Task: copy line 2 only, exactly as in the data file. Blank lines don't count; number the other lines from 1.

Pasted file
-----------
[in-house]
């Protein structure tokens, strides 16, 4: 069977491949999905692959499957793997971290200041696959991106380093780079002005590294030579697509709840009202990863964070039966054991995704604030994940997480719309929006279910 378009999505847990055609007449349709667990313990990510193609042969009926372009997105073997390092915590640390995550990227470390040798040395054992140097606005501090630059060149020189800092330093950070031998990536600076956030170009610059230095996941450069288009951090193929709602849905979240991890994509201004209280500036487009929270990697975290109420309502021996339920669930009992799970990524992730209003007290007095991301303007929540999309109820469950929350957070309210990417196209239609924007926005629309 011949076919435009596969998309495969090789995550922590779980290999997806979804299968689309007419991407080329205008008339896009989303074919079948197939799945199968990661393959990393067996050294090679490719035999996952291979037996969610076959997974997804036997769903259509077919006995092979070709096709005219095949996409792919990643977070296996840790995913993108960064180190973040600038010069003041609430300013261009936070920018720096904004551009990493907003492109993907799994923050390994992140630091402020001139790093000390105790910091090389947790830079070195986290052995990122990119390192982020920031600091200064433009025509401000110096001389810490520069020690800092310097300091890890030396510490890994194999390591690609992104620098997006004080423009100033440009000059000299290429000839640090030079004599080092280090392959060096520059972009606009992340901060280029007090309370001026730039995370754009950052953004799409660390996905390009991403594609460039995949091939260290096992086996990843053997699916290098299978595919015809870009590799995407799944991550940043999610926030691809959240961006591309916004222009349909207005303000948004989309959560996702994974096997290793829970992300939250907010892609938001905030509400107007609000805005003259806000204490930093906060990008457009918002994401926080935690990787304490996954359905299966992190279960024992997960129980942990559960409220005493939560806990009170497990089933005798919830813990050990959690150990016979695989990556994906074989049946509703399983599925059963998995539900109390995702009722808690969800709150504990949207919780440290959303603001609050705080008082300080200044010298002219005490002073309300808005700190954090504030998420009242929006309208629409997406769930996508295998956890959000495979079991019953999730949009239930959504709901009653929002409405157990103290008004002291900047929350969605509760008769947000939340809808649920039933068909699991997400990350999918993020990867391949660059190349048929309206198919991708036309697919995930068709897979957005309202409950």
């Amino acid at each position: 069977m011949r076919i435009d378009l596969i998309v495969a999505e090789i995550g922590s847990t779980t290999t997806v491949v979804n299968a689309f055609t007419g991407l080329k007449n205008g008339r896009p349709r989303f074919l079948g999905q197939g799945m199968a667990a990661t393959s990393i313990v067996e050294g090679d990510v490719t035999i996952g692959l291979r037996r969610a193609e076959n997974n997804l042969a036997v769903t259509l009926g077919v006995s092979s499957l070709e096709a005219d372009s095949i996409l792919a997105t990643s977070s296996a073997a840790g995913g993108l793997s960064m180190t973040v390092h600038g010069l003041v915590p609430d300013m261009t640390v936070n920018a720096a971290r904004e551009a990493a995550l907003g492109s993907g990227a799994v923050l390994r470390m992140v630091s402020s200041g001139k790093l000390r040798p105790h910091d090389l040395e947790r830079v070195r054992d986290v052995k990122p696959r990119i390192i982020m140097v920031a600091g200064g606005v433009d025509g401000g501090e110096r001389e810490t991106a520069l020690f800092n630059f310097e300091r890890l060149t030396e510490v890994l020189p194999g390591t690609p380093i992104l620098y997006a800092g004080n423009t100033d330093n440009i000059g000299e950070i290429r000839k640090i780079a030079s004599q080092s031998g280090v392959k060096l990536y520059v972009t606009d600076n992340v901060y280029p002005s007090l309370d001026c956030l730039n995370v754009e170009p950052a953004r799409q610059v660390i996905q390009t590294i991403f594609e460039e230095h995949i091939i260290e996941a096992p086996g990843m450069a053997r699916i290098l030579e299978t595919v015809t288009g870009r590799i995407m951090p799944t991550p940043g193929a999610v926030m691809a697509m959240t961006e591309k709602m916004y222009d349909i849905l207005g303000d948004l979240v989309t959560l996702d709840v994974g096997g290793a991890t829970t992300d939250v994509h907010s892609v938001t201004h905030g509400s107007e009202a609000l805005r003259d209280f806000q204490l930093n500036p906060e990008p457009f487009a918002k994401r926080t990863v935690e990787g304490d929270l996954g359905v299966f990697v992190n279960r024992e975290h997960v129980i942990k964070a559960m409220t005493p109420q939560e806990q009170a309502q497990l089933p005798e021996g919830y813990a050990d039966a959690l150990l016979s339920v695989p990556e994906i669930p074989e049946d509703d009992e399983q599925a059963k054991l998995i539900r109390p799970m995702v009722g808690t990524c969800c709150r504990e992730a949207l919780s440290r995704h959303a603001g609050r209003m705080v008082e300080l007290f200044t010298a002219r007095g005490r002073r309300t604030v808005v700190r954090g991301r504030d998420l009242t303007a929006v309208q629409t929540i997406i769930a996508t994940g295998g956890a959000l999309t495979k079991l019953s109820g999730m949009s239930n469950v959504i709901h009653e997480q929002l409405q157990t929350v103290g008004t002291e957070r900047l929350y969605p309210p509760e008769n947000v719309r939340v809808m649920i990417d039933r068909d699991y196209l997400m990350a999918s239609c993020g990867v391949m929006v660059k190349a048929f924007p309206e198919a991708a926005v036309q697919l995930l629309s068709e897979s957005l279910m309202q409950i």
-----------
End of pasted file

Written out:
């Protein structure tokens, strides 16, 4: 069977491949999905692959499957793997971290200041696959991106380093780079002005590294030579697509709840009202990863964070039966054991995704604030994940997480719309929006279910 378009999505847990055609007449349709667990313990990510193609042969009926372009997105073997390092915590640390995550990227470390040798040395054992140097606005501090630059060149020189800092330093950070031998990536600076956030170009610059230095996941450069288009951090193929709602849905979240991890994509201004209280500036487009929270990697975290109420309502021996339920669930009992799970990524992730209003007290007095991301303007929540999309109820469950929350957070309210990417196209239609924007926005629309 011949076919435009596969998309495969090789995550922590779980290999997806979804299968689309007419991407080329205008008339896009989303074919079948197939799945199968990661393959990393067996050294090679490719035999996952291979037996969610076959997974997804036997769903259509077919006995092979070709096709005219095949996409792919990643977070296996840790995913993108960064180190973040600038010069003041609430300013261009936070920018720096904004551009990493907003492109993907799994923050390994992140630091402020001139790093000390105790910091090389947790830079070195986290052995990122990119390192982020920031600091200064433009025509401000110096001389810490520069020690800092310097300091890890030396510490890994194999390591690609992104620098997006004080423009100033440009000059000299290429000839640090030079004599080092280090392959060096520059972009606009992340901060280029007090309370001026730039995370754009950052953004799409660390996905390009991403594609460039995949091939260290096992086996990843053997699916290098299978595919015809870009590799995407799944991550940043999610926030691809959240961006591309916004222009349909207005303000948004989309959560996702994974096997290793829970992300939250907010892609938001905030509400107007609000805005003259806000204490930093906060990008457009918002994401926080935690990787304490996954359905299966992190279960024992997960129980942990559960409220005493939560806990009170497990089933005798919830813990050990959690150990016979695989990556994906074989049946509703399983599925059963998995539900109390995702009722808690969800709150504990949207919780440290959303603001609050705080008082300080200044010298002219005490002073309300808005700190954090504030998420009242929006309208629409997406769930996508295998956890959000495979079991019953999730949009239930959504709901009653929002409405157990103290008004002291900047929350969605509760008769947000939340809808649920039933068909699991997400990350999918993020990867391949660059190349048929309206198919991708036309697919995930068709897979957005309202409950």